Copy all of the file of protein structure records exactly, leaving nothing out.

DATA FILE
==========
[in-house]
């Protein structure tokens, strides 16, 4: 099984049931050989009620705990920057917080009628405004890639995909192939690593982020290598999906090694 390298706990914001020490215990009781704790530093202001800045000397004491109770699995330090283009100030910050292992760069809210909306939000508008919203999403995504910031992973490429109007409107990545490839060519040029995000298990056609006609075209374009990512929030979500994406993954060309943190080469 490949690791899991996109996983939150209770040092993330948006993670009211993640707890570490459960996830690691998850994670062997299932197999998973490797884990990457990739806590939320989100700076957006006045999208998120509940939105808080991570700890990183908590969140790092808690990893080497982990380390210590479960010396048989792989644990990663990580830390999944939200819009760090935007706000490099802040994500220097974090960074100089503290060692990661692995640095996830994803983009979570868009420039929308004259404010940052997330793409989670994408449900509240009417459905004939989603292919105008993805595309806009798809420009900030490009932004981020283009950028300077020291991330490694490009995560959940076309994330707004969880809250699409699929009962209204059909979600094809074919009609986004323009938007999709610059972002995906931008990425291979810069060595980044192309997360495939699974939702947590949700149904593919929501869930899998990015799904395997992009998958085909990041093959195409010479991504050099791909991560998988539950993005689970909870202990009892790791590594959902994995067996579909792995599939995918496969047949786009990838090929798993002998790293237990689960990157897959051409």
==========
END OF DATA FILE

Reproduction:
[in-house]
């Protein structure tokens, strides 16, 4: 099984049931050989009620705990920057917080009628405004890639995909192939690593982020290598999906090694 390298706990914001020490215990009781704790530093202001800045000397004491109770699995330090283009100030910050292992760069809210909306939000508008919203999403995504910031992973490429109007409107990545490839060519040029995000298990056609006609075209374009990512929030979500994406993954060309943190080469 490949690791899991996109996983939150209770040092993330948006993670009211993640707890570490459960996830690691998850994670062997299932197999998973490797884990990457990739806590939320989100700076957006006045999208998120509940939105808080991570700890990183908590969140790092808690990893080497982990380390210590479960010396048989792989644990990663990580830390999944939200819009760090935007706000490099802040994500220097974090960074100089503290060692990661692995640095996830994803983009979570868009420039929308004259404010940052997330793409989670994408449900509240009417459905004939989603292919105008993805595309806009798809420009900030490009932004981020283009950028300077020291991330490694490009995560959940076309994330707004969880809250699409699929009962209204059909979600094809074919009609986004323009938007999709610059972002995906931008990425291979810069060595980044192309997360495939699974939702947590949700149904593919929501869930899998990015799904395997992009998958085909990041093959195409010479991504050099791909991560998988539950993005689970909870202990009892790791590594959902994995067996579909792995599939995918496969047949786009990838090929798993002998790293237990689960990157897959051409």